Walk in the steps of history giants at Dunstable Downs, Bedfordshire
Beginning and ending with elevated views from the Dunstable Downs, following part of the walk, you will see how people from prehistoric times to the recent past have lived in this unique landscape.
Suitable for active families.
Chilterns Gateway Centre, Dunstable Downs, grid ref: TL008193
The first section of the walk is on the easy path with a hard, smooth surface that is suitable for both wheelchairs and buggies. There are six numbered trail marker posts, these indicate historic points of interest and give you a little information. If you are unable to continue after the end of the easy path, you can see the remaining features of interest from points along the path. From the Gateway Centre look for the first trail marker in the courtyard facing the car park.
Admiralty Signal station
Britain in the 1800's was on high alert of attack from the French. The signal stations were the fastest way to relay messages across the country. This particular station was on the line between London and Great Yarmouth. The signal system used six shutters which could be pivoted to make up a code. The shutters were positioned on the roof and relayed to the next station. The station was dismantled in 1814 and no trace of it remains.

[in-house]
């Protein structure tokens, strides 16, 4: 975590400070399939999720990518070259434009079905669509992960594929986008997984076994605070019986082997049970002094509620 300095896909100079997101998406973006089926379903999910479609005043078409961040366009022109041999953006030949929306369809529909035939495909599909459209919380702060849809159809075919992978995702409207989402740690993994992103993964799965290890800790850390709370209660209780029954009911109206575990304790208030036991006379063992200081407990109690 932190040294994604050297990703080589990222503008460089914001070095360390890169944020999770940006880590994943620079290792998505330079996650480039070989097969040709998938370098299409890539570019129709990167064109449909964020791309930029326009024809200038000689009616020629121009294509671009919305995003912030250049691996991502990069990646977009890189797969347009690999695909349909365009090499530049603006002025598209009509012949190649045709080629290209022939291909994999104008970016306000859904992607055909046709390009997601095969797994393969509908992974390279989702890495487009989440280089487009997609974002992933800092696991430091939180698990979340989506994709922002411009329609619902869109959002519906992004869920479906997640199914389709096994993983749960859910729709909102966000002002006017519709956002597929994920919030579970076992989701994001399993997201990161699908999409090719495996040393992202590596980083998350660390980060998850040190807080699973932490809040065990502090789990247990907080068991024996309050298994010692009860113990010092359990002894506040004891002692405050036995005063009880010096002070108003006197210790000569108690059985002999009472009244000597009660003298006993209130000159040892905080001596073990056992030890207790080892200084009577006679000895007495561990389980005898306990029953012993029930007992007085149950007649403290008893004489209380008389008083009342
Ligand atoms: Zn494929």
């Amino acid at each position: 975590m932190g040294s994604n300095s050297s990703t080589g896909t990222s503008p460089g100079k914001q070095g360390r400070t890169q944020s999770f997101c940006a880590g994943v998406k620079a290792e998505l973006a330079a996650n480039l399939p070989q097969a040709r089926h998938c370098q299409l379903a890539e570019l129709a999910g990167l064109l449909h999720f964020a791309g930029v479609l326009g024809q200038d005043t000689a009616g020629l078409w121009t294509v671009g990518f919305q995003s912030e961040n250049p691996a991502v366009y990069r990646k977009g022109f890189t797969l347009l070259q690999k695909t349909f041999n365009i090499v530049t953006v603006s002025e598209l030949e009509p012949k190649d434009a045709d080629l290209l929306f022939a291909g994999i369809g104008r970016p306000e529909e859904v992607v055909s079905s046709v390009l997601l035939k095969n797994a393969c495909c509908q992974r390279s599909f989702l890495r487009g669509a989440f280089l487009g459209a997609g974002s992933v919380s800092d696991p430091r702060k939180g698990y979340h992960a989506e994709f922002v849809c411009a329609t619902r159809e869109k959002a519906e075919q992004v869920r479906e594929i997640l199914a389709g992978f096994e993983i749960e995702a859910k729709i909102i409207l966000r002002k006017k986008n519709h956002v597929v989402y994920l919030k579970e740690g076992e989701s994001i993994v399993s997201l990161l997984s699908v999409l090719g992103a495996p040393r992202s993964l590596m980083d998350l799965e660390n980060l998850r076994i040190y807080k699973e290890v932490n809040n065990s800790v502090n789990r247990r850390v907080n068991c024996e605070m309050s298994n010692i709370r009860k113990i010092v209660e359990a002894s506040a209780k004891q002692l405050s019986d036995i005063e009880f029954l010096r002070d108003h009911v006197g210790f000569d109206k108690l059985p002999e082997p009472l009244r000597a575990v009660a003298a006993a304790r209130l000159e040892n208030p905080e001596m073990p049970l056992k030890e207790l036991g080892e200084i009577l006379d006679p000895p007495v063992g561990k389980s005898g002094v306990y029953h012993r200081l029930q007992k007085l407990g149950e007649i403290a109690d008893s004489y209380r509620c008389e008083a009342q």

Walking the path towards the windcatcher turn right, follow the path until you reach trail marker 2. Near here was an Armada fire beacon.
Armada fire beacon
During Elizabethan times the country was on a state of alert, this time from the Spanish. Overshadowed by fear of invasion, fire beacons were placed along the coast as an early warning system. This network of beacon spread from Cornwall to London, and were lit at the first glance of attack. Lookouts at the next beacon saw the light, and in turn lit theirs until the message was reached.
Trail marker 3 points to the Icknield Way, possibly the oldest road in Britain.
The 110 mile long Icknield Way is an ancient road which runs along the side of the Downs, its history dating back 6,500 years. Connecting East Anglia to important sites such as Avebury it was a well-used road, and since prehistoric times, farmers, soldiers, Saxon warlords and medieval drovers have walked or ridden along it. When the rain fell onto the Downs, it seeped through the hills and emerged as springs at the edge of the Chiltern hills lower down. These springs provided water for people and their animals.
Moving on along the walk, after a short distance you will come to trail marker 4 and the pre-historic mounds.
Just across the road from the trail marker, stood a prehistoric burial mound similar to the Five Knolls. In one grave lay two skeletons - one of a young woman and one of a child. They are now kept in the Luton museum. When the Archeologist managed to get hold of the content of this burial, items such as pottery, fossil sea urchins and stone tools were found. This was part of the funeral rites at the time.
Continue along to trail marker 5 reaching Pascombe Hill, close to this marker are two pillow mounds.
These mounds were not burial places but medieval rabbit warrens. The first mound or more southerly mound is rectangular, while the next mound is a 32 metre long bank. After the Norman Conquest, rabbits were valued for their meat and fur. Warreners managed the mounds and would send ferrets down to catch the escaping rabbits.
Carry on walking until you reach the end of the easy path, Five Knolls is on your left.